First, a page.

Ruger 10/22 Carbine with LaserMax Laser Review
Part 5 - Internal Features
July 20, 2013

Ruger 10/22 Carbine with LaserMax Laser Review

In this part of my Ruger 10/22 Carbine with LaserMax Laser Review, I try to give you a good look at the internal features of a Ruger 10/22 rifle.  I have added a few comments on details that I feel are significant and I have provided enough photos so you can see the internal features and come to your own conclusions.  As always, clicking on a photo will bring up a higher resolution photo showing the finer details.

 


Receiver

The receiver appears to be a single piece aluminum casting made from A380 aluminum alloy.

Figure 1
Ruger 10/22 Carbine with LaserMax Laser Review

Figure 2
Ruger 10/22 Carbine with LaserMax Laser Review

The upper inside surface of the receiver shows the overspray areas where they painted the receiver but did not paint the upper surface.  Although I'm not 100% sure, I believe Ruger does not fully coat the inside upper surface of the receiver because the bolt slides in this area and would wear off the coating.  This was the case on their Ruger 22 Charger and the solution was a regular cleaning to remove the coating residue.

Figure 3
Ruger 10/22 Carbine with LaserMax Laser Review

Figure 4
Ruger 10/22 Carbine with LaserMax Laser Review

Figure 5
Ruger 10/22 Carbine with LaserMax Laser Review

The barrel is held in place with a clamp that bolts to the front portion of the receiver as shown below.  I checked the torque on these two screws and they were tight.

Figure 6
Ruger 10/22 Carbine with LaserMax Laser Review


Bolt Assembly

The bolt assembly is made up of 7 components and houses the firing pin and extractor.  The body of the bolt is made from stainless steel and it appears to be a casted part.

Figure 7
Ruger 10/22 Carbine with LaserMax Laser Review

Figure 8
Ruger 10/22 Carbine with LaserMax Laser Review

Figure 9
Ruger 10/22 Carbine with LaserMax Laser Review

The surface that is exposed through the ejection port is polished to a mirror finish (forgive the finger prints).

Figure 10
Ruger 10/22 Carbine with LaserMax Laser Review

Other areas are machined as required to produce the desired final dimensions.  Clearly areas that are not critical didn't receive the same level of machining based on the tool marks shown below.

Figure 11
Ruger 10/22 Carbine with LaserMax Laser Review

Figure 12
Ruger 10/22 Carbine with LaserMax Laser Review

Figure 13                                                           Figure 14
Ruger 10/22 Carbine with LaserMax Laser Review  Ruger 10/22 Carbine with LaserMax Laser Review


Cocking Handle, Guide Rod and Recoil Spring Assembly

The cocking handle appears to be a MIM part and this assembly is never intended to be disassembled by the user.

Figure 15
Ruger 10/22 Carbine with LaserMax Laser Review

Figure 16
Ruger 10/22 Carbine with LaserMax Laser Review

Figure 17                                                          Figure 18
Ruger 10/22 Carbine with LaserMax Laser Review   Ruger 10/22 Carbine with LaserMax Laser Review


Trigger Guard Assembly

The trigger guard assembly is made up of 27 parts as shown below.  The complexity of this assembly is probably why you should think twice before deciding to disassemble the trigger guard assembly.

Figure 19
Ruger 10/22 Carbine with LaserMax Laser Review - Trigger Guard Assembly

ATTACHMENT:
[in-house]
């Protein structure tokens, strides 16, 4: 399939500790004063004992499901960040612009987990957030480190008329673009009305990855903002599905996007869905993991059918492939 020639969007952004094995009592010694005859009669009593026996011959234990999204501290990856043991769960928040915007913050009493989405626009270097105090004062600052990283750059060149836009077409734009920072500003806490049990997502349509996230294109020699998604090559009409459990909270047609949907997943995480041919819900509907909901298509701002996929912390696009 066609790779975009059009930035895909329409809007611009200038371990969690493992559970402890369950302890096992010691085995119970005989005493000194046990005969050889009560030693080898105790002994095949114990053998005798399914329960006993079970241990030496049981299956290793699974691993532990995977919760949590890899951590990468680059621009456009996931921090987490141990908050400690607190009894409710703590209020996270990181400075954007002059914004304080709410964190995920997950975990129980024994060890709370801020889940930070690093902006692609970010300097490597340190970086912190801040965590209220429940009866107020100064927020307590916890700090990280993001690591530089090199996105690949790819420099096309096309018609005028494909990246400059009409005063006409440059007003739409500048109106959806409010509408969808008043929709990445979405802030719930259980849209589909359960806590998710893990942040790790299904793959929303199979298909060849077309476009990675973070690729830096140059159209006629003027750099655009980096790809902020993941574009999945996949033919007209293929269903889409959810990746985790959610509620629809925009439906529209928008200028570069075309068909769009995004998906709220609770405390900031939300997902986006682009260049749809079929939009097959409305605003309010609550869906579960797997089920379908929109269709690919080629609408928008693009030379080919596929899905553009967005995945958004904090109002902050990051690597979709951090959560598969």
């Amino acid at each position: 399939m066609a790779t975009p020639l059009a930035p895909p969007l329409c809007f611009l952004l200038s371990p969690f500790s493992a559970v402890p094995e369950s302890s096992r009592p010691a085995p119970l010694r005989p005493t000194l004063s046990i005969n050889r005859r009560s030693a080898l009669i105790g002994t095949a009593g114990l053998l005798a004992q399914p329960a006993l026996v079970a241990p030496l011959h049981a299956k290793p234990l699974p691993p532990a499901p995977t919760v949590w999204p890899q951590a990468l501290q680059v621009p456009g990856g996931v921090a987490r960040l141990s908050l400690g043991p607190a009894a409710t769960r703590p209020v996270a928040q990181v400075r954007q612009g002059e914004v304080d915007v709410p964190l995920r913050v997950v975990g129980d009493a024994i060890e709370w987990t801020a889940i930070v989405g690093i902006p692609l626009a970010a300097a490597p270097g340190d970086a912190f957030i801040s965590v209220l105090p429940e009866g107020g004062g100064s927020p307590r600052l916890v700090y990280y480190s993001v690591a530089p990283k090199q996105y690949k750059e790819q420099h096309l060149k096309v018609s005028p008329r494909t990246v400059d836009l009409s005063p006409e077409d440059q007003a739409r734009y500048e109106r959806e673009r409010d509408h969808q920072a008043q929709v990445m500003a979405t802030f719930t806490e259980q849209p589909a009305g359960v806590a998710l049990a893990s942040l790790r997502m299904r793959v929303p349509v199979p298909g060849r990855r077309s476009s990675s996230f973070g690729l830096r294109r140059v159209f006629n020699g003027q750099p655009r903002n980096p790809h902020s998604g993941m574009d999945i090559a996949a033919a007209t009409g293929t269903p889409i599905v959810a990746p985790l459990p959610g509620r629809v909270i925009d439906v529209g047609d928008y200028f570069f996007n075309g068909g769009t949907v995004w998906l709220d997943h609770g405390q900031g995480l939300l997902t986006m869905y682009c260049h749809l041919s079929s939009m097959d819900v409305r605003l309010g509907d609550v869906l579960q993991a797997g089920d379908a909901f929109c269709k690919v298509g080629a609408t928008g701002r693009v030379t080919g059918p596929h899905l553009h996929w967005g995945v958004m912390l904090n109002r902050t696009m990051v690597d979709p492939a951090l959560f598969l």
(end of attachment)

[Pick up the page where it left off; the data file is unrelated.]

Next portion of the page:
The hammer and sear appear to be made from stainless steel.

Figure 20
Ruger 10/22 Carbine with LaserMax Laser Review - Trigger Guard Assembly

You can see where the hammer engages the sear by looking through the cutout on the right side of the trigger guard assembly.  This cutout allows you the ability to lubricate this surface directly to achieve the best trigger pulls possible.  Clearly, looking at the trigger guard assembly you will see that the majority of the components are polymer and the critical components are metallic.  I feel this is a good blend of materials to keep costs down and quality up.

Figure 21
Ruger 10/22 Carbine with LaserMax Laser Review - Trigger Guard Assembly

Figure 22
Ruger 10/22 Carbine with LaserMax Laser Review - Trigger Guard Assembly

Figure 23
Ruger 10/22 Carbine with LaserMax Laser Review - Trigger Guard Assembly

These next two photos show the hammer in the uncocked position.

Figure 24
Ruger 10/22 Carbine with LaserMax Laser Review - Trigger Guard Assembly

Below you can see the hammer strut and spring located behind the hammer.  The ejector is the piece of metal that sticks forward in front of the hammer.

Figure 25
Ruger 10/22 Carbine with LaserMax Laser Review - Trigger Guard Assembly

      Figure 26                                  Figure 27
Ruger 10/22 Carbine with LaserMax Laser Review - Trigger Guard Assembly   Ruger 10/22 Carbine with LaserMax Laser Review - Trigger Guard Assembly


Stock Assembly

These photos give you a look at the inside molded areas of the stock.  Ruger has added a brass insert to prevent wear on the polymer material that would have been caused by the stock bolt.

Figure 28
Ruger 10/22 Carbine with LaserMax Laser Review

Figure 29
Ruger 10/22 Carbine with LaserMax Laser Review

 

Thoughts

Over the years Ruger has continually tweaked the 10/22 with new manufacturing methods and material to provide the greatest value possible in their 10/22 rifles.


For more detailed photos and commentary, make sure you check out the other parts of this review and feel free to leave comments on my Reader's Comments page.  The following links are provided to help you see other parts of this review. 


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